Bradley Manning’s court-martial reached an end Wednesday, with Army Colonel Denise Lind sentencing him to 35 years in prison. She also ordered a reduction in rank to private, a forfeiture of all pay and a dishonorable discharge. NYT The sentence is the longest ever handed down in a case involving a leak of United States government information for the purpose of having the information reported to the public. Private Manning, 25, will be eligible for parole in about seven years, his lawyer said. The Guardian Manning will send a personal plea to Barack Obama next week for a presidential pardon. “When I chose to disclose classified information, I did so out of a love to my country and a sense of duty to others,” Manning will tell Obama. “If you deny my request for a pardon, I will serve my time knowing that sometimes you have to pay a heavy price to live in a free society.” The New Yorker / Close Read The WikiLeaks files have been a useful and important part of what had been about a dozen underdeveloped debates about our wars and foreign policy. The prosecutors, despite using words like betrayal frequently, had trouble, at the sentencing, showing specific harm, as opposed to diffuse embarrassment. And against 35 years, a hundred and twelve days seems like a paltry penalty for Manning’s extreme solitary confinement and his abuse. Where is the deterrent for that? HuffPost Manning’s sentencing on Wednesday received about as much attention from the cable news networks that every other phase of his trial did — that is to say, not a whole lot. As they did when he was declared guilty, networks briefly treated the story as a piece of major breaking news, and then moved away quickly. Though they have learned how to talk endlessly about stories with no new details, the networks clearly felt that Manning’s sentencing to 35 years in prison was not worthy of that treatment. Today.com Manning revealed he intends to live out the remainder of his life as a woman. “I am Chelsea Manning. I am female,” the Army private wrote in a statement read on Today Thursday. “Given the way that I feel, and have felt since childhood, I want to begin hormone therapy as soon as possible. I hope that you will support me in this transition.”

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Morning Media Newsfeed: Manning Didn’t Aid Enemy | Plain Dealer Layoffs | Facebook TV-Style Ads?


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Manning Is Acquitted of Aiding the Enemy (NYT)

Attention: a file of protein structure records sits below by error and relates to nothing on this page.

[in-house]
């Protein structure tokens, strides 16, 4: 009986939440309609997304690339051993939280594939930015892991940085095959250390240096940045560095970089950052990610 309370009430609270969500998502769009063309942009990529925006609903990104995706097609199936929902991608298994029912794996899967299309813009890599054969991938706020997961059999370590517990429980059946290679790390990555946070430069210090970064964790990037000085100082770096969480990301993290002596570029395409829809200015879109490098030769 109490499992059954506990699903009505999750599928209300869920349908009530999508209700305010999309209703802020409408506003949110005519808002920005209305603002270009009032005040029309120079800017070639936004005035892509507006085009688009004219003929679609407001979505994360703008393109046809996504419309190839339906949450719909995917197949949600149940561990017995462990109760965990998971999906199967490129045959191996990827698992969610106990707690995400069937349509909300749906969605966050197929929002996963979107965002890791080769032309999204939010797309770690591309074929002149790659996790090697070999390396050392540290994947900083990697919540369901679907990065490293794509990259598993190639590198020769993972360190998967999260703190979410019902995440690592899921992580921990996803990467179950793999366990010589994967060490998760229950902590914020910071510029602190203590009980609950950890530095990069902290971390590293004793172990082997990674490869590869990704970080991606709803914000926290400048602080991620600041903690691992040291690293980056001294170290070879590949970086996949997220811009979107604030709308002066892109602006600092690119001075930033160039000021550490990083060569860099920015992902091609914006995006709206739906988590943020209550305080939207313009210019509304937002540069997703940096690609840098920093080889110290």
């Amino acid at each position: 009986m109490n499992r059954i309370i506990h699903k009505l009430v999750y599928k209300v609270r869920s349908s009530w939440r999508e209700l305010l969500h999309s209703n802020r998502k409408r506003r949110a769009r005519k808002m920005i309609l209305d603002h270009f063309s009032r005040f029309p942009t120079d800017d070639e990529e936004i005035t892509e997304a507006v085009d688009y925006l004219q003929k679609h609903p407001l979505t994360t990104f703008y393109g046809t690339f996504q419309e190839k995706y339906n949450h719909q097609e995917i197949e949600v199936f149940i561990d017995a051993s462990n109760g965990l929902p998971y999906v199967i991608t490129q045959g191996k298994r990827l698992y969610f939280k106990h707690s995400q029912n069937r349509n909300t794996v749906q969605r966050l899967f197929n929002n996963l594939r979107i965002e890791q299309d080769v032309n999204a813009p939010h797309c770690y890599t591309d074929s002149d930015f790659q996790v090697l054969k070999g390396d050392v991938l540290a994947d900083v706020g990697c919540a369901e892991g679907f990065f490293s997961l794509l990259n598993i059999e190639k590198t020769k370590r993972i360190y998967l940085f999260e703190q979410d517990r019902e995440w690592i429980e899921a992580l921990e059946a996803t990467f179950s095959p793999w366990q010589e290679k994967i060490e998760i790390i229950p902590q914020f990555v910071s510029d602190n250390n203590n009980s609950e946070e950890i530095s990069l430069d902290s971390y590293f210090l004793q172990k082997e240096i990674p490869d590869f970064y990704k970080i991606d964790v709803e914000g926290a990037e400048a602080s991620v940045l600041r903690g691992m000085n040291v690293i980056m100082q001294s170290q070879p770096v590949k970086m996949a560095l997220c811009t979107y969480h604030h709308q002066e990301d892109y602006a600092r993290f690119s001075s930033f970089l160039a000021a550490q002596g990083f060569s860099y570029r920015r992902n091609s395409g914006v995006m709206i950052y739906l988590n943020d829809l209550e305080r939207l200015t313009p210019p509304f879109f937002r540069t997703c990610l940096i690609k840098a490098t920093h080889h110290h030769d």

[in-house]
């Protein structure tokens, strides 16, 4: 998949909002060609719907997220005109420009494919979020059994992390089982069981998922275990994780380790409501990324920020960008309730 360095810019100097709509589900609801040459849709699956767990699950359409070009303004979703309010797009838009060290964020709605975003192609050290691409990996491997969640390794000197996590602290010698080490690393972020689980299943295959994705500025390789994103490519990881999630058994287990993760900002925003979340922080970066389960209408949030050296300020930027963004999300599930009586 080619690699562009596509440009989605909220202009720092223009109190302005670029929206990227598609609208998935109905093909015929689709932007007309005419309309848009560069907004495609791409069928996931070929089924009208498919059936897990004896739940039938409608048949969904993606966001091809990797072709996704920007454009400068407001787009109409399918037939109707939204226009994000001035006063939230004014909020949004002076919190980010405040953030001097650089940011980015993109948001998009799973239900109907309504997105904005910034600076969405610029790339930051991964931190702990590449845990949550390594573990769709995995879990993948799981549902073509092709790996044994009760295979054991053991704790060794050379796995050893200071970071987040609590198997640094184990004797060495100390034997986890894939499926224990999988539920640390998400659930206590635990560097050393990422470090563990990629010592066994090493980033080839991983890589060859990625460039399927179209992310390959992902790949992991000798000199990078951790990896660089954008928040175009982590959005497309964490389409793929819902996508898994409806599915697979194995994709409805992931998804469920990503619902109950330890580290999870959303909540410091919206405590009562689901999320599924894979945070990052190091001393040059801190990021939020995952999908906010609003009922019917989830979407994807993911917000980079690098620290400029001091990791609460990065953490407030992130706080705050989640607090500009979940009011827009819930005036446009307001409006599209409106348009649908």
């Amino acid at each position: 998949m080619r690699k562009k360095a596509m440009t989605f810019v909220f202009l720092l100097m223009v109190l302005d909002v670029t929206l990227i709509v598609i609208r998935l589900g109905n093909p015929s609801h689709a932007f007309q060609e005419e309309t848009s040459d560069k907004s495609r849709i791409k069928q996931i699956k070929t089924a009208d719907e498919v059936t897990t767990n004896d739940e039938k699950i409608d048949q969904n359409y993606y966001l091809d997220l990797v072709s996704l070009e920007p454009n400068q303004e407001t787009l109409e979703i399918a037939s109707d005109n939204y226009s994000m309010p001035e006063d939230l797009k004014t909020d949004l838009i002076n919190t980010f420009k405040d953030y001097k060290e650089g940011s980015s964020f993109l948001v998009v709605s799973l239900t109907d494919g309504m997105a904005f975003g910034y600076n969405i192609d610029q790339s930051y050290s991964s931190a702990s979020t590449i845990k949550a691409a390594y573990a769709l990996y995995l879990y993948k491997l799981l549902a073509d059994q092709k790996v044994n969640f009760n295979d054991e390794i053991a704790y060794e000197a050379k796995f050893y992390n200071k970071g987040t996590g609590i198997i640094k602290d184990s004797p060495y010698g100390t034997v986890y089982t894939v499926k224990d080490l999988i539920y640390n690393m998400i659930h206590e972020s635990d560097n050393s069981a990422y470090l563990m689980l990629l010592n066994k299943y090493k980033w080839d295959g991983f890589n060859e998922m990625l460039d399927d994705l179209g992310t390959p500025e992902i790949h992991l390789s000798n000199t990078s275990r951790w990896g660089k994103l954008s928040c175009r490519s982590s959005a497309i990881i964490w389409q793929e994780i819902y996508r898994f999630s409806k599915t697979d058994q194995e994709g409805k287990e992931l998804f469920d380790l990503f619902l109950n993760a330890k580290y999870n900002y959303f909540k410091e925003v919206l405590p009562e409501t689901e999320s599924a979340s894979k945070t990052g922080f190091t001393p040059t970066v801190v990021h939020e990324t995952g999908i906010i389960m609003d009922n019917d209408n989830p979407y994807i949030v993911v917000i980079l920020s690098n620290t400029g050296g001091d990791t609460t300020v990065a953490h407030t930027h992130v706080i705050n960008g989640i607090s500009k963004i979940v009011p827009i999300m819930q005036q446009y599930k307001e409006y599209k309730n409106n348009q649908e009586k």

A military judge on Tuesday found Pfc. Bradley Manning not guilty of “aiding the enemy” for his release of hundreds of thousands of military and diplomatic documents to WikiLeaks for publication on the Internet, rejecting the government’s unprecedented effort to bring such a charge in a leak case. HuffPost The verdict in the Manning trial did not receive the kind of rolling network coverage afforded to other recent court cases. Whereas trials like George Zimmerman’s or even Jodi Arias’ were treated to hours of analysis, dissection and attention, the news that the man responsible for the biggest leak of classified material in American history had been hit with charges that could keep him in prison for more than 100 years was deemed worthy of one, or at most two, segments during the hour following the verdict. Mediaite Jeremy Scahill, reporter for The Nation and author of the book Dirty Wars, joined Democracy Now! host Amy Goodman on Tuesday where he reacted to the verdict of a military court which found Manning guilty of a number of charges relating to the release of classified national security documents. Scahill lambasted the news media for largely ignoring what he called one of the most important cases in national history. National Journal Depending on your point of view, Manning is either a tragic hero or a traitor, or maybe something in between. The now 25-year-old’s personal problems were numerous, coming from an unstable, abusive home, dealing with being a gay member of the military under Don’t Ask, Don’t Tell, also questioning his gender identity. The military assessed him as having an anxiety disorder. Three years ago, he was arrested after sending what is regarded as the largest leak of classified information in U.S. history to WikiLeaks, including a video showing U.S. military personnel shooting down two Reuters employees and 250,000 diplomatic cables. The Guardian / Comment Is Free Had the judge found Manning guilty of aiding the enemy, she would have set a terrible precedent. For the first time, an American court — albeit a military court — would have said it was a potentially capital crime simply to give information to a news organization, because in the Internet era an enemy would ultimately have been able to read what was leaked. However, if journalism dodged one figurative bullet, it faces many more in this era. TVNewser The three general cable news channels previewed the impending verdict at the top of the hour, with Fox News reporting the verdict at 1:05, followed by MSNBC at 1:08 and CNN at 1:09. No cameras were allowed in the courtroom, and journalists were unable to report the verdict until they were released from the room.